Cataphora, Inc. v. Parker et al

Filing 334

ORDER by Magistrate Judge Bernard Zimmerman granting plaintiff nontaxable costs (bzsec, COURT STAFF) (Filed on 1/20/2012)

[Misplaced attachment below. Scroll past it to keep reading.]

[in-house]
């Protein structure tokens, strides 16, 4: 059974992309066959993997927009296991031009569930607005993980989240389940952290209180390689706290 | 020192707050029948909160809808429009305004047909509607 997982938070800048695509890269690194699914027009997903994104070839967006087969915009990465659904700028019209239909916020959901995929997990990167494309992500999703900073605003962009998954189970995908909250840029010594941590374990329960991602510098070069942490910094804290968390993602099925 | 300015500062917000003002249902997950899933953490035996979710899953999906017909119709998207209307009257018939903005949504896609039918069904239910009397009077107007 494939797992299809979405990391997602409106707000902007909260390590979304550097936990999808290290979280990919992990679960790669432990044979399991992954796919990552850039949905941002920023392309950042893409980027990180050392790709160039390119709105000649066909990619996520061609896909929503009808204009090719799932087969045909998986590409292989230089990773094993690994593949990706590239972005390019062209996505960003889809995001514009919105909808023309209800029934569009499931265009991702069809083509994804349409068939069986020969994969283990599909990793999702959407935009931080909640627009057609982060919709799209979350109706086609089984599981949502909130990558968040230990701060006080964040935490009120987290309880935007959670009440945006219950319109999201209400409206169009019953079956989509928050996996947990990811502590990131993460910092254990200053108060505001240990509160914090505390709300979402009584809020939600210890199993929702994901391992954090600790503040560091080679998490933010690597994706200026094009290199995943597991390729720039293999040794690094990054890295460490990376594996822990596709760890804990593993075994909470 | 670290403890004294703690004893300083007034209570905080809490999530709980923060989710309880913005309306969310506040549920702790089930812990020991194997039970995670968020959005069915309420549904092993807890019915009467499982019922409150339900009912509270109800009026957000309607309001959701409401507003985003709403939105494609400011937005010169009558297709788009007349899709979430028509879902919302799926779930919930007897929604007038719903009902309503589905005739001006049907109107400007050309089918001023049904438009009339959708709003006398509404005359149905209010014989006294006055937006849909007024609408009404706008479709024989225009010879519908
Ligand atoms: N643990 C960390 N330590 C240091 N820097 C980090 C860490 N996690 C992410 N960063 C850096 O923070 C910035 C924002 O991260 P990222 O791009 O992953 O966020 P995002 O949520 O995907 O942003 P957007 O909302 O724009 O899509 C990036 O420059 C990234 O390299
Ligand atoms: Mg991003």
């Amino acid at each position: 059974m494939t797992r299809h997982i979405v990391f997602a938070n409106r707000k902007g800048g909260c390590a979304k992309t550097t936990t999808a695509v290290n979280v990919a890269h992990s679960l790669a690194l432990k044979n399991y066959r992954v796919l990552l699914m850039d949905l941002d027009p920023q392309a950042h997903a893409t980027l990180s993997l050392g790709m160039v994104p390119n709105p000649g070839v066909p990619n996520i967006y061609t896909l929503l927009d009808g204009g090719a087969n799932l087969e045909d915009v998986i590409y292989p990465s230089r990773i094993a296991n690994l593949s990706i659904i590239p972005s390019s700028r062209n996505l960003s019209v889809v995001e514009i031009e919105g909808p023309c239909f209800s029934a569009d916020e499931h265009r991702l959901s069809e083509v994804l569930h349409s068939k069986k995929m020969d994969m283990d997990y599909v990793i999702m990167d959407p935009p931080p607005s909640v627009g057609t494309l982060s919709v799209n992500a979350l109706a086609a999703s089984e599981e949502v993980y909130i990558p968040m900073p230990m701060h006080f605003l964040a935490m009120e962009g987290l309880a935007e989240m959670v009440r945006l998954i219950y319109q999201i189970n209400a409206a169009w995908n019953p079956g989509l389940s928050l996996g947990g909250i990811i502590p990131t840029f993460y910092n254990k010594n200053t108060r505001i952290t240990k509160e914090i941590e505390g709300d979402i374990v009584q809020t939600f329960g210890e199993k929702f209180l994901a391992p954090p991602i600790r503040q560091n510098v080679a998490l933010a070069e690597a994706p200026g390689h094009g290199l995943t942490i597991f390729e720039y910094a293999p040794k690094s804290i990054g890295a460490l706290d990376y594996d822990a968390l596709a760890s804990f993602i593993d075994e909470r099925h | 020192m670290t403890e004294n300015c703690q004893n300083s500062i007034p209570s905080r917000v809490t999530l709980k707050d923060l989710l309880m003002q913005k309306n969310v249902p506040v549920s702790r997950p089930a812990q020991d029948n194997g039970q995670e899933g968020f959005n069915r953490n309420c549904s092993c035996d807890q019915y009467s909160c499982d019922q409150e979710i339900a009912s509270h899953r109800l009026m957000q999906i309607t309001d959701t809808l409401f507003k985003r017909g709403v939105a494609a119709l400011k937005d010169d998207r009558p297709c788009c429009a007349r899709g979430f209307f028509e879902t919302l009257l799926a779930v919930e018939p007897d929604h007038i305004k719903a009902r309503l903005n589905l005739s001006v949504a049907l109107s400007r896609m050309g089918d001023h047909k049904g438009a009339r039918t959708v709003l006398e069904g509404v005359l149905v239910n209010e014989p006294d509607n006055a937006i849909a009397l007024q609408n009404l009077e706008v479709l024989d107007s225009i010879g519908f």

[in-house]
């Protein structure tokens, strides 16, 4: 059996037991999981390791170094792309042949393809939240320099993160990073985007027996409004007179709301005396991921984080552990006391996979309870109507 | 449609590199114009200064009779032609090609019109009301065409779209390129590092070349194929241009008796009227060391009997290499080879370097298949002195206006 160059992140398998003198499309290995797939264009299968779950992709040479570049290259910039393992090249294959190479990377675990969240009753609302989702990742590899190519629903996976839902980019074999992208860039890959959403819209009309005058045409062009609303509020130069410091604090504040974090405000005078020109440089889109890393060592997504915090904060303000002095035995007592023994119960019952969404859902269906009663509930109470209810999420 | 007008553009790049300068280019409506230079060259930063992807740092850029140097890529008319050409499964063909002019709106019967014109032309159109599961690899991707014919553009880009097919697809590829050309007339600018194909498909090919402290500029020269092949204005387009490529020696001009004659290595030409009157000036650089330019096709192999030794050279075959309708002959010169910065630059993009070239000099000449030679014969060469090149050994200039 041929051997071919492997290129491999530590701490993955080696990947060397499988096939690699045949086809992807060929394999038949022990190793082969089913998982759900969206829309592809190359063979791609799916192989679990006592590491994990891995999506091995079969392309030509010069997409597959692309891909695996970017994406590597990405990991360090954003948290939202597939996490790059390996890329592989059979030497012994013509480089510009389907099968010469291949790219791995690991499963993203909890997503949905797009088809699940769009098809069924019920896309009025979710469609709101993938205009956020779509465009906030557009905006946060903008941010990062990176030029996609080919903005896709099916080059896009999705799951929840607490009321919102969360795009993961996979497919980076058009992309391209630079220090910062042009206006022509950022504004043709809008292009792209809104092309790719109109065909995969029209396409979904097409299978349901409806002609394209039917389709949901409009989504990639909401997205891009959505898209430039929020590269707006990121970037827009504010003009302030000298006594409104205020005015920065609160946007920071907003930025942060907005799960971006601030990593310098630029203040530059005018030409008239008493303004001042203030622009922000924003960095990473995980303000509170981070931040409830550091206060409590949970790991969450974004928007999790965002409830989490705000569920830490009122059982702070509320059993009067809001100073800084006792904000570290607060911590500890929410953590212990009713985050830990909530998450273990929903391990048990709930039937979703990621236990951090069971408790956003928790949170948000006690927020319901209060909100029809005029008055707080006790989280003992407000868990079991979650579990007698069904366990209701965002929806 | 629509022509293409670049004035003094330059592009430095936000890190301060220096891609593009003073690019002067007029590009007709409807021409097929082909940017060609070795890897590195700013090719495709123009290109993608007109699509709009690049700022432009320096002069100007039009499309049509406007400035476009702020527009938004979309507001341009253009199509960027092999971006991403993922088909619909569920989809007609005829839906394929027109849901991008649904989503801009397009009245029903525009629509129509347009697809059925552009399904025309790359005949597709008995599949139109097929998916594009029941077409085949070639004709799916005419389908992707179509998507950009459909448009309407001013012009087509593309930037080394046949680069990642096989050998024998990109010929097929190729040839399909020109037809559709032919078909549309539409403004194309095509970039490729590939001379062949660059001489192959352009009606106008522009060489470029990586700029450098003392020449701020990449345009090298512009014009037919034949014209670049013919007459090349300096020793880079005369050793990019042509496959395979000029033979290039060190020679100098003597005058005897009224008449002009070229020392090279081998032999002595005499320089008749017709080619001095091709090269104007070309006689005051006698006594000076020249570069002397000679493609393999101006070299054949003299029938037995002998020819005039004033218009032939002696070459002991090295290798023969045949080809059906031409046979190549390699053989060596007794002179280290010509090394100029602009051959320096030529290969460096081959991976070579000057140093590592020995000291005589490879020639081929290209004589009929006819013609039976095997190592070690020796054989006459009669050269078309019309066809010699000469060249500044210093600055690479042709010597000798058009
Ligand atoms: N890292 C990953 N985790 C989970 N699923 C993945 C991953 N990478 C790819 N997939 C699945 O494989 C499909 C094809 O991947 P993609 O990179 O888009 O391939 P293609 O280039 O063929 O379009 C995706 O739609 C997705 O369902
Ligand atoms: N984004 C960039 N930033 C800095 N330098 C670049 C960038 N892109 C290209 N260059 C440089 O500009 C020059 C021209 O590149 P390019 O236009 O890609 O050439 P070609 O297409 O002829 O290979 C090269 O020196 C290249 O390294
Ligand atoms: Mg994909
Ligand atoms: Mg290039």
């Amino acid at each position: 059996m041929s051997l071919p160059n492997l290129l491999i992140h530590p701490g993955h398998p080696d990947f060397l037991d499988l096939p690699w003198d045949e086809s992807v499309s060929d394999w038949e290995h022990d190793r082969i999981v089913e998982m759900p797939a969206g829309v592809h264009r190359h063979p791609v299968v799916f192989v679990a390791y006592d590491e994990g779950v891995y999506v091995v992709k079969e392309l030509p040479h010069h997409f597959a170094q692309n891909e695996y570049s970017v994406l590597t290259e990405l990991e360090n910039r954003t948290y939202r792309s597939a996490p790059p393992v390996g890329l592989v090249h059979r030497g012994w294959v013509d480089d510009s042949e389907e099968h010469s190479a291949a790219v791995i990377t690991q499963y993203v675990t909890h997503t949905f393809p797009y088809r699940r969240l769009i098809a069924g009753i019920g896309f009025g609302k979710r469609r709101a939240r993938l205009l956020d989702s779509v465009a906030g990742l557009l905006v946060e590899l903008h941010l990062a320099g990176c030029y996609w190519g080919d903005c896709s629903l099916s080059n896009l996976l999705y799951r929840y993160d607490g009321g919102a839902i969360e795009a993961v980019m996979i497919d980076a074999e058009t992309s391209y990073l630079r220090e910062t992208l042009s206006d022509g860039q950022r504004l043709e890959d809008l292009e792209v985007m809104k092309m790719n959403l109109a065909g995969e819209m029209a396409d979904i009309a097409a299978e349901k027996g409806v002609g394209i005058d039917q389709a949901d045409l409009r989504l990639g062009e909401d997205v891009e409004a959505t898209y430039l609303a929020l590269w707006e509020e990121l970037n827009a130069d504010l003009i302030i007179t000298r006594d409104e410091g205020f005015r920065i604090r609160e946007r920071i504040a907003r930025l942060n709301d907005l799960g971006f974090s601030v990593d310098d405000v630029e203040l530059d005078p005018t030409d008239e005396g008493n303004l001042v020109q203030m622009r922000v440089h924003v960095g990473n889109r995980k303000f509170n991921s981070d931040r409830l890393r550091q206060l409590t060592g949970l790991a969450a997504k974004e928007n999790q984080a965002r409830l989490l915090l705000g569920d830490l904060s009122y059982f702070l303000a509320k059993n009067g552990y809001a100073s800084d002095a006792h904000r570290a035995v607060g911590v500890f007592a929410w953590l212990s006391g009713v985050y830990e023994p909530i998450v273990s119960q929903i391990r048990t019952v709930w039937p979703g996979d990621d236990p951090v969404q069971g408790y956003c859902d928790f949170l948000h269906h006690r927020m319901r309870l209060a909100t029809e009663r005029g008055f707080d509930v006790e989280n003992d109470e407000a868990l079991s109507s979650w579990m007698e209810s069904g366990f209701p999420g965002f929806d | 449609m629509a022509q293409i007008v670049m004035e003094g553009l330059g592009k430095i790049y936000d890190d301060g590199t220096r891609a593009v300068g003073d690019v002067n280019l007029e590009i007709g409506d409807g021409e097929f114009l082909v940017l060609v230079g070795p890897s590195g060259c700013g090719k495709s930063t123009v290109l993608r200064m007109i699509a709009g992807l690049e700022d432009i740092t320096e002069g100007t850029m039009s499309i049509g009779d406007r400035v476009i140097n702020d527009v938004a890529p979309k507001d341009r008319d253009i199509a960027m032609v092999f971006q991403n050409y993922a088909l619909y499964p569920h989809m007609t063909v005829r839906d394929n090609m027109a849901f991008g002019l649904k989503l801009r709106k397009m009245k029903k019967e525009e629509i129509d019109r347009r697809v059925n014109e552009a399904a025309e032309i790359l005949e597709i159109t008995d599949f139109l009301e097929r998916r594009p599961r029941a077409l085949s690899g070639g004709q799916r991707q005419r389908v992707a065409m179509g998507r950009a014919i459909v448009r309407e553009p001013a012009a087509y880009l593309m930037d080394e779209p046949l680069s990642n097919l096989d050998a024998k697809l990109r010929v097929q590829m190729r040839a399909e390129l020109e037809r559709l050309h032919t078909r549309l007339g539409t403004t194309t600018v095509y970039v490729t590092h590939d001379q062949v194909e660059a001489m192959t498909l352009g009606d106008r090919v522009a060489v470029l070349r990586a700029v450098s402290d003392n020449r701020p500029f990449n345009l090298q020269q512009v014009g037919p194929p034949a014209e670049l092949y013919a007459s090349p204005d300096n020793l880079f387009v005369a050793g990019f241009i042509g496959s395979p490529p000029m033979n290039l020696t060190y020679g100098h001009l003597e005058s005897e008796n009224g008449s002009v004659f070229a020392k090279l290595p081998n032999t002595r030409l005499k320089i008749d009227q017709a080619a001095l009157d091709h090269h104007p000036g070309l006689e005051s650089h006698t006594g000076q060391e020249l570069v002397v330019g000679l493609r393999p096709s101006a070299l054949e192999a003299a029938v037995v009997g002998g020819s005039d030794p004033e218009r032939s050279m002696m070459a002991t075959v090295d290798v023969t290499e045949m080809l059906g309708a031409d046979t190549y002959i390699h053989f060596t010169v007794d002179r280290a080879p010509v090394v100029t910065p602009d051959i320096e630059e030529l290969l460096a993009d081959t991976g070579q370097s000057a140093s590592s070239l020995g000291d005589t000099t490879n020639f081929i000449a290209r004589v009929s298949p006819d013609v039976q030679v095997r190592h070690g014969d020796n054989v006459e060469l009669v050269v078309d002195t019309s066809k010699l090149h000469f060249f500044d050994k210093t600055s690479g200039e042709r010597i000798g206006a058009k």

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1 2 3 4 5 6 7 8 UNITED STATES DISTRICT COURT 9 NORTHERN DISTRICT OF CALIFORNIA 10 11 12 13 14 15 ) ) ) Plaintiff(s), ) v. ) ) JERROLD SETH PARKER, et al.,) ) Defendant(s). ) ) CATAPHORA INC., No. C09-5749 BZ ORDERING GRANTING PLAINTIFF NONTAXABLE COSTS 16 17 On December 27, 2011, the Clerk taxed costs in the amount 18 of $17,565.76 against Defendants.1 19 additional costs under the parties’ contract in the amount of 20 $33,231.90, for expert witness fees, travel expenses, jury 21 consultant fees, deposition costs, printing/copying costs and Plaintiff now moves for 22 23 24 25 26 27 28 1 The determination of taxable costs is governed by 28 U.S.C. § 1920 and, more particularly, Civil L.R. 54-3, which specifically enumerates the standards for costs recoverable in this District. This court may only tax costs explicitly authorized by § 1920. See Alflex Corp. v. Underwriters Labs., Inc., 914 F.2d 175, 177-78 (9th Cir. 1990); see also Crawford Fitting Co. v. J.T. Gibbons, Inc., 482 U.S. 437, 442(1987). Section 1920 permits the taxing of costs for various items, such as deposition transcripts and copying of papers, if they are “necessarily obtained for use in the case.” 28 U.S.C. § 1920. 1 1 postage/messenger costs. The contractual provision upon which 2 Plaintiff relies states that the “prevailing party in any 3 legal action ... shall be entitled ... to reimbursement for 4 its costs and expense [sic] (including court costs and 5 reasonable fees for attorneys and expert witnesses) incurred 6 with respect to the bringing and maintaining of any such 7 action.” 8 Because Plaintiff is relying on the parties’ contract in 9 order to recover costs beyond those permitted under 28 U.S.C. 10 § 1920, California law governs. 11 jurisdiction, a federal court must follow the substantive law 12 as derived from the state’s statutes and the state’s highest 13 court decisions. 14 1385, 1391 (9th Cir. 1994). 15 the state’s highest court has not yet ruled on an issue, a 16 federal court may consider state appellate court opinions, 17 statutes and treatises to “determine what result the state 18 supreme court would reach.” 19 California Supreme Court has not yet ruled on whether a 20 prevailing party may recover out-of-pocket expenses such as 21 expert fees, postage and telephone/photocopying charges 22 pursuant to contract (see Davis v. KGO-T.V., 17 Cal. 4th 436, 23 446 fn. 5 (1998)), and there is a split of appellate authority 24 on this issue. 25 out-of-pocket costs to be recovered from the prevailing party, 26 even items specifically not allowable as costs under Code Civ. 27 Proc. § 1033.5(b). When sitting in its diversity See Vernon v. City of Los Angeles, 27 F.3d In determining state law where Id. (citations omitted). The One appellate court has allowed counsel’s See Bussey v. Affleck, 225 Cal. App. 3d 28 2 1 1162, 1165, 1167 (1990).2 2 to statutory costs. 3 4th 1616, 1619 (1994).3 Another court has limited recovery See Ripley v. Pappadopoulos, 23 Cal. App. 4 While an undefined general contractual provision 5 entitling a prevailing party to “reasonable attorneys’ fees 6 and costs” may not extend to expert fees, that is not the 7 situation presented here. 8 entered into a contract that entitles the prevailing party “to 9 reimbursement for its costs and expense [sic] (including court 10 costs and reasonable fees for attorneys and expert witnesses) 11 ... .” 12 reported cases, this contract expressly allows for recovery of Here, the parties negotiated and Unlike the contracts in Ripley and Bussey and other 13 14 15 16 17 2 In Bussey, the trial court refused to allow recovery of expert witness fees to a prevailing plaintiff. The Court of Appeal reversed, concluding that where a contract between the parties provides for the payment of costs and attorney fees, expenses of experts paid by counsel may be recovered as attorney fees if they represent an expense ordinarily billed to a client rather than an overhead component of the attorney’s hourly rate. Id. at 1166. 18 3 19 20 21 22 23 24 25 26 27 28 In Ripley, the court disagreed with Bussey and concluded instead that because the express provisions of section 1033.5 do not allow for recovery of expert witness expenses as costs, except where the expert was ordered by the court, such costs are not recoverable. Ripley, 23 Cal. App. 4th at 1624-25. Nearly every subsequent reported decision considering the issue has followed Ripley and rejected Bussey, concluding that “contractual costs provisions are presumed to adopt the statutory definition [contained in section 1033.5] absent evidence to the contrary.” Hsu v. Semiconductor Systems, Inc., 126 Cal. App. 4th 1330, 1341-1342 (2005); see also Arntz Contracting Co. v. St. Paul Fire & Marine Ins. Co., 47 Cal. App. 4th 464, 491-492 (1996); Fairchild v. Park, 90 Cal. App. 4th 919, 931 (2001); Steiny & Co. v. California Electric Supply Co., 79 Cal. App. 4th 285, 293-294 (2000); First Nationwide Bank v. Mountain Cascade, Inc., 77 Cal. App. 4th 871, 878 (2000); Robert L. Cloud & Associates, Inc. v. Mikesell, 69 Cal. App. 4th 1141, 1154 (1999); California Housing Finance Agency v. E.R. Fairway Associates I, 37 Cal. App. 4th 1508, 1514-1515 (1995). 3 1 expert fees. 2 Ripley and other courts, of conflating attorney fees with 3 expert fees. 4 App. 4th 1330, 1342 (2005) (“Nor may the disputed costs be 5 awarded to plaintiff as an element of attorney fees under the 6 rationale that the expenses were disbursed by the attorneys in 7 the course of litigation.”).4 8 is entitled to recover the costs of its expert witnesses 9 pursuant to the parties’ contract, which specifically itemizes 10 There is thus no concern, as expressed by Cf. Hsu v. Semiconductor Systems, Inc., 126 Cal. I therefore find that Plaintiff reasonable expert witness fees as a recoverable expense. With respect to the other costs sought by Plaintiff, I 11 12 choose to follow Bussey for a number of reasons. 13 the better reasoned case. 14 on many occasions, parties are free to enter into contracts 15 which shift attorneys’ fees and costs to the prevailing party. 16 See, e.g., Alyeska Pipeline Co. v. Wilderness Society, 421 17 U.S. 240, 257 (1975); Fleischmann Distilling Corp. v. Maier 18 Brewing Co., 386 U.S. 714, 717 (1967). 19 provision which expressly permits the prevailing party to 20 recover costs in addition to court costs as limiting the 21 prevailing party to statutorily recoverable court costs would 22 undermine this long standing rule for no apparent purpose. 23 agree with the Bussey court that to prevent parties from so 24 contracting would “impair the effectiveness of contractual ... First, it is As the Supreme Court has recognized To construe a I 25 26 27 28 4 Indeed, given the express itemization of expert witness fees in this contract as a recoverable expense separate and apart from attorneys’ fees, the parties perhaps drafted this provision to contract around the issues presented in Ripley. 4 1 costs provisions and prevent the prevailing party from being 2 made whole.” 3 Arntz, 47 Cal. App. 4th at 491-92 (“While it is reasonable to 4 interpret a general contractual cost provision by reference to 5 an established statutory definition of costs, we do not 6 discern any legislative intent to prevent sophisticated 7 parties from freely choosing a broader standard authorizing 8 recovery of reasonable litigation charges and expenses.”). 9 rule that limits parties that incorporate express cost- Bussey, 225 Cal. App. 3d at 1166; see also A 10 shifting provisions in their contracts, to the costs permitted 11 by section 1033.5 would negate the contract provision, since 12 the prevailing party is already entitled to statutory taxable 13 costs. 14 Second, permitting parties to contract for reimbursement 15 of reasonable litigation costs beyond those authorized by 16 statute is consistent with federal law. 17 Vision Tech. Sec. Litig, 913 F. Supp. 1362, 1366 (N.D. Cal. 18 1995) (costs and expenses “are subject to a test of relevance 19 and reasonableness in amount . . . . The judge must look at 20 the practical and reasonable needs of the party in the context 21 of the litigation.”); see also In re Immune Response Sec. 22 Litig., 497 F. Supp. 2d 1166, 1177-78 (S.D. Cal. 2007) 23 (awarding expenses for travel costs, filing fees, photocopies, 24 messenger services, and computerized legal research). 25 Finally, as stated above, the cost provision in this contract 26 is broader than the provisions in Ripley and Bussey, and 27 therefore also supports an award of reasonable costs beyond 28 those costs itemized in section 1033.5. 5 See, eg., In re Media 1 Defendants also contend that Plaintiff may not recover 2 non-taxable costs because it did not prove them at trial as 3 damages, citing Hsu and Arntz. 4 the context of an indemnification action such as Arntz, is 5 unsound. 6 indemnification provision, in which the plaintiff seeks to 7 recover litigation costs incurred because of the breach as an 8 element of damages, it makes sense for costs to be proven at 9 trial. To apply these cases outside In a suit for breach of a contractual But in cases such as this one, where reimbursement 10 hinges on which party is the “prevailing party,” requiring 11 costs to be pleaded and proven at trial would waste judicial 12 resources and inject confusion because both parties would be 13 required to put on evidence of their respective costs.5 14 Again, this contract – negotiated and executed by 15 sophisticated parties – includes specific language entitling 16 the prevailing party to reasonable costs and expenses 17 (including court costs and reasonable expert and attorney 18 fees). 19 recovery of attorney fees and the recovery of costs, there is 20 no risk of an “unwarranted conflation of fees and costs.” 21 Hsu, 126 Cal. App. 4th at 1342. 22 to recover its reasonable costs of litigation because they 23 “represent expenses ordinarily billed to a client and are not Since the contract clearly distinguishes between the Plaintiff should be entitled 24 5 25 26 27 28 Moreover, the procedure for obtaining attorneys’ fees and costs when those amounts are not being sought as an element of damages is by way of a memorandum of costs, which is timely so long as submitted no more than 10 days after entry of the judgment. See Cal. Rules Ct., Rule 3.1700(a)(1); Cal. Code Civ. Proc. §§ 1033, 1034(a); see also Silverado Modjeska Recreation & Park Dist. v. County of Orange, 197 Cal. App. 4th 282 (2011). 6 1 included in the overhead component of counsel’s hourly rate.” 2 Bussey, 225 Cal. App. 3d at 1166. IT IS THEREFORE ORDERED that, Plaintiff is entitled to 3 4 recover nontaxable costs in the amount of $33,231.90.6 5 Dated: January 20, 2012 6 Bernard Zimmerman United States Magistrate Judge 7 8 G:\BZALL\-BZCASES\CATAPHORA V. PARKER\ORDER ON NONTAXABLE COSTS.wpd 9 10 11 12 13 14 15 16 17 18 19 20 21 22 23 24 25 26 27 6 28 Defendants did not challenge any specific cost as unreasonable. 7